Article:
The Wyoming Oil Embargo of 2012

By Ron Lamberty | June 12, 2012

At some point over the past several months, consumer complaints about gasoline purchased at stations in eastern South Dakota led to the discovery that 85-octane gasoline was being sold in those retail stations—labeled as 87-octane gasoline, and in some cases, 89-octane, E10 gasoline. When the state weights and measures department investigated the complaints, most of the violators responded essentially with a statement of “Oops! Sorry!” and continued to sell the suboctane fuel by relabeling their pumps with the correct lower octane number. They told weights and measures that they didn’t see any reason they couldn’t sell 85-octane gas, even though they were outside the area where 85 octane is legally sold under something called “de-rating,” which allows lower octane fuel at higher elevation.

To provide offenders with the “reason they couldn’t sell 85-octane gas,” the state reviewed its regulations, and found something even more interesting. It turns out that even the higher elevation, western third of South Dakota, where stations have been selling the 85-octane gasoline for decades, is supposed to sell gasoline with a minimum octane of 87. The state weights and measures department responded to that discovery by informing petroleum marketers and oil companies that it would begin to enforce the correct regulations.

So just add 10 percent ethanol to the 85 octane gas, and it will have an octane rating above 87, right? Nope. A few months ago, some of the refineries quit making a straight 85-octane regular unleaded gasoline, and their primary product now is an 82-ish octane base fuel which they then blend with 10 percent ethanol to get an 85 octane E10. Adding 10 percent more ethanol to that E10 would make it E20, which can’t be used legally in standard cars (and we know how oil companies feel about replacing gas—even low-octane stuff—with more ethanol). 

Refiners claim they made the change to offset the cost of the renewable fuels standard, conveniently leaving out the fact that because ethanol costs less than gas, E10 made with the 85-octane straight gas they were previously making would actually save them six to ten cents. The truth is that making 82-octane is more profitable, and doing so gives the refiner control of ethanol blending. The oil companies now consider the straight 85-octane gas they made for more than 40 years a “boutique” fuel—and say it would be too costly to make it for legal sale in South Dakota.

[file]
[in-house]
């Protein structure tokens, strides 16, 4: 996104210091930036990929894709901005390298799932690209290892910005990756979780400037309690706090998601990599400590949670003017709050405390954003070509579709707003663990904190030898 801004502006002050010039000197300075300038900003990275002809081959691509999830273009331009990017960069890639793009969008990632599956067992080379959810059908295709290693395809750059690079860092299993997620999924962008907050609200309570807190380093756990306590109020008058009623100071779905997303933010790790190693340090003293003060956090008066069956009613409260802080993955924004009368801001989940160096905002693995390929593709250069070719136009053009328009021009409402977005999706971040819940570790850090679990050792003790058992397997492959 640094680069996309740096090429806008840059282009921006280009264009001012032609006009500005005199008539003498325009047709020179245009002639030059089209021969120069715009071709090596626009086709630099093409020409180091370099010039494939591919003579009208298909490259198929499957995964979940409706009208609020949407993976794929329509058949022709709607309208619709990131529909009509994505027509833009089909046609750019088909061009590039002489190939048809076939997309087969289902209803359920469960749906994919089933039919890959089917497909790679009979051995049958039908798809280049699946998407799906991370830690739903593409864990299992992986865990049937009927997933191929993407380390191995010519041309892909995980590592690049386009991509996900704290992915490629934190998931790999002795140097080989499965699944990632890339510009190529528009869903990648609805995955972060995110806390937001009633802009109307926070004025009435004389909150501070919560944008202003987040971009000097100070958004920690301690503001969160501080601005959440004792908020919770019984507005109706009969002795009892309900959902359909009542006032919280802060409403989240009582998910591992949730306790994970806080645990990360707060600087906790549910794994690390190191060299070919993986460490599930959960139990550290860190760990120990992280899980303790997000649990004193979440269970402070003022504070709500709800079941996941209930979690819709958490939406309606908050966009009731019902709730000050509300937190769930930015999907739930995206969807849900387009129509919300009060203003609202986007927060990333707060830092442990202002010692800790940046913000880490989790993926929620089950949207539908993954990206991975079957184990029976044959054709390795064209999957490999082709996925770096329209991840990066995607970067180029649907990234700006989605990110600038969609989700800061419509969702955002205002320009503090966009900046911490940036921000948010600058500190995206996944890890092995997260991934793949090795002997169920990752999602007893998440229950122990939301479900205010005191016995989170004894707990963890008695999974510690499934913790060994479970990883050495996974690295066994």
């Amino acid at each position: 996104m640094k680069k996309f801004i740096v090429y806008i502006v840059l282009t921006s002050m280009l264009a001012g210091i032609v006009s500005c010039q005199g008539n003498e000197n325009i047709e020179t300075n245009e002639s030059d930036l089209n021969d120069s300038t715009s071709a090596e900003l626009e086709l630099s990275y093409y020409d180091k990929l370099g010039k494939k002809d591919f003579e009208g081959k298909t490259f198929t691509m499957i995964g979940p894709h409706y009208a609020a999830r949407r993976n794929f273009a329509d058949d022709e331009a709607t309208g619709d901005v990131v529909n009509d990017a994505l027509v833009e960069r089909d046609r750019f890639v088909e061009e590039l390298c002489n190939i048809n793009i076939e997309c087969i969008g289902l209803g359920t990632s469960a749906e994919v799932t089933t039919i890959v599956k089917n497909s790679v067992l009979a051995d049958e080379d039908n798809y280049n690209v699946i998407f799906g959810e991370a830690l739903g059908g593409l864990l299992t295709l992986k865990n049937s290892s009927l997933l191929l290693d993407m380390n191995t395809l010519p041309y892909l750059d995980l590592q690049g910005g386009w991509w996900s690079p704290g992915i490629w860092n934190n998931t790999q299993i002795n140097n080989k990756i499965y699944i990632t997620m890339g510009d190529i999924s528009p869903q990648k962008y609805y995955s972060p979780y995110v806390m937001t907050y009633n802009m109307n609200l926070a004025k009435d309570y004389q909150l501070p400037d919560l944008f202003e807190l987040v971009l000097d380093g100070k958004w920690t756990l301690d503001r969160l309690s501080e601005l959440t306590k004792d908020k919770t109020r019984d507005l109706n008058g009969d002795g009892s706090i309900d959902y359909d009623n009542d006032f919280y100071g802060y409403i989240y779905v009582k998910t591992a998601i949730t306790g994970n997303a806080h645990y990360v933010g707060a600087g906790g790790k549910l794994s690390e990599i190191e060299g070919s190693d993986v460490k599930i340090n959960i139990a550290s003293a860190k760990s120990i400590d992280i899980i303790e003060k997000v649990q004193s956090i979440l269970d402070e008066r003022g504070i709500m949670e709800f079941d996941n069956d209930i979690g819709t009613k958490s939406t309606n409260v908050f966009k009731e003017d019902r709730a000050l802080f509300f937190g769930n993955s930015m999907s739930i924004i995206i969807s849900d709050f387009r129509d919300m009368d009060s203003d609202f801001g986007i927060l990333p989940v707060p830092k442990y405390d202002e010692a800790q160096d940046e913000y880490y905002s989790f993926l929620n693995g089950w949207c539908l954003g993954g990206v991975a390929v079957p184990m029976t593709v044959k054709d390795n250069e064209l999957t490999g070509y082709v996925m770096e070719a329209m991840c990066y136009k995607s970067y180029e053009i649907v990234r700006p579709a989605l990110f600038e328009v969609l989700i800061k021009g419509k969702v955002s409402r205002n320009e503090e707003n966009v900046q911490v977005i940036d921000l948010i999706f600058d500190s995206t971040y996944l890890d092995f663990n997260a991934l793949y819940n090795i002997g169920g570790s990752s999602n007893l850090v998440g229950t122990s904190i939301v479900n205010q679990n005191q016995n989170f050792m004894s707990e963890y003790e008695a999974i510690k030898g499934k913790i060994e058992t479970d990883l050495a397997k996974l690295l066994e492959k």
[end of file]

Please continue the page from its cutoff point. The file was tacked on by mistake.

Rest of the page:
There was no contrition or offer to find solutions that would provide consumers in the state of South Dakota with the type of fuel required by law. The oil refiners’ response was quite different from their very public hand-wringing over the rollout of exhaustively tested E15. They didn’t express concerns about automobile and small engine warranties. They didn’t ask for more testing. They didn’t seem concerned about liability for damage that could happen to engines that were fueled with this noncompliant, untested, illegal fuel. Instead, Rocky Mountain oil companies offered their version of a waiver request: Make 85-octane legal, or we won’t supply South Dakota stations.

Yep. Their solution to ongoing violations of the law is to demand the state change the law so that what they are doing becomes legal. Or else. It was further suggested that 85 octane gasoline should be “legal,” not only in the area it was mistakenly allowed previously, but throughout the state.

Unfortunately, that is exactly what the South Dakota Governor’s office has proposed, and even more unfortunately, the practice of selling illegal, suboctane fuel in South Dakota will be allowed to continue while comments are accepted for 90 days. In effect, this “Wyoming Oil Embargo” has already given Rocky Mountain refiners the ability to sell illegal fuel in all of South Dakota all summer. And when drivers report bad mileage, poor performance and increased repairs from this substandard fuel, ethanol will be incorrectly blamed, just as it has been blamed nationwide as refiners reduce the octane and quality of the fuel they blend with ethanol.

The most disappointing aspect of this situation is that if South Dakota wanted to create its own fuel regulations, it was in a perfect position to counter this oil refiner, manufactured shortage by declaring E15 legal in all vehicles. Refiners’ response to such a ruling would have been quite interesting—and probably very instructive.

Author: Ron Lamberty
Senior Vice President,
American Coalition for Ethanol
(605) 334-3381
rlamberty@ethanol.org